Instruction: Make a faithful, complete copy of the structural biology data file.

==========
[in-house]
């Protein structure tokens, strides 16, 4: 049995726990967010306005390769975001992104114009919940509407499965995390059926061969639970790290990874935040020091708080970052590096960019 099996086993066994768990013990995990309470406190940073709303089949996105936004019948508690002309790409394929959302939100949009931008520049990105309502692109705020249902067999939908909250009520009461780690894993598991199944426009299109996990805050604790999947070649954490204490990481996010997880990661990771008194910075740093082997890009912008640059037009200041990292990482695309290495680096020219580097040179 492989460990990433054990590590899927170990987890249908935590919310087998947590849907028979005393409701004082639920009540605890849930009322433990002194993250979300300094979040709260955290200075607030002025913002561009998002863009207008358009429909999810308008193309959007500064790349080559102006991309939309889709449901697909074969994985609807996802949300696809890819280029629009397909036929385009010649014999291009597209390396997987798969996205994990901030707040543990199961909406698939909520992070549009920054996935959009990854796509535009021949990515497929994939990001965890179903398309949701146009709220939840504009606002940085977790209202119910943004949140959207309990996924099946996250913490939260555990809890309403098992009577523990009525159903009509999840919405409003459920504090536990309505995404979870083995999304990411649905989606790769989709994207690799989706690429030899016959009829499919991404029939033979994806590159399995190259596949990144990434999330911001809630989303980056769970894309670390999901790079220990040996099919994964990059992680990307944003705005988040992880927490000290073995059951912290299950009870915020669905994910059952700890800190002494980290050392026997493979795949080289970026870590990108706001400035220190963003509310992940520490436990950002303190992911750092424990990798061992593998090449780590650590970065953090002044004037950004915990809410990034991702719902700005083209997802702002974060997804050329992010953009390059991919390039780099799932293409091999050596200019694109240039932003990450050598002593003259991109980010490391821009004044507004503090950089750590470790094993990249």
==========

[in-house]
């Protein structure tokens, strides 16, 4: 049995726990967010306005390769975001992104114009919940509407499965995390059926061969639970790290990874935040020091708080970052590096960019 099996086993066994768990013990995990309470406190940073709303089949996105936004019948508690002309790409394929959302939100949009931008520049990105309502692109705020249902067999939908909250009520009461780690894993598991199944426009299109996990805050604790999947070649954490204490990481996010997880990661990771008194910075740093082997890009912008640059037009200041990292990482695309290495680096020219580097040179 492989460990990433054990590590899927170990987890249908935590919310087998947590849907028979005393409701004082639920009540605890849930009322433990002194993250979300300094979040709260955290200075607030002025913002561009998002863009207008358009429909999810308008193309959007500064790349080559102006991309939309889709449901697909074969994985609807996802949300696809890819280029629009397909036929385009010649014999291009597209390396997987798969996205994990901030707040543990199961909406698939909520992070549009920054996935959009990854796509535009021949990515497929994939990001965890179903398309949701146009709220939840504009606002940085977790209202119910943004949140959207309990996924099946996250913490939260555990809890309403098992009577523990009525159903009509999840919405409003459920504090536990309505995404979870083995999304990411649905989606790769989709994207690799989706690429030899016959009829499919991404029939033979994806590159399995190259596949990144990434999330911001809630989303980056769970894309670390999901790079220990040996099919994964990059992680990307944003705005988040992880927490000290073995059951912290299950009870915020669905994910059952700890800190002494980290050392026997493979795949080289970026870590990108706001400035220190963003509310992940520490436990950002303190992911750092424990990798061992593998090449780590650590970065953090002044004037950004915990809410990034991702719902700005083209997802702002974060997804050329992010953009390059991919390039780099799932293409091999050596200019694109240039932003990450050598002593003259991109980010490391821009004044507004503090950089750590470790094993990249």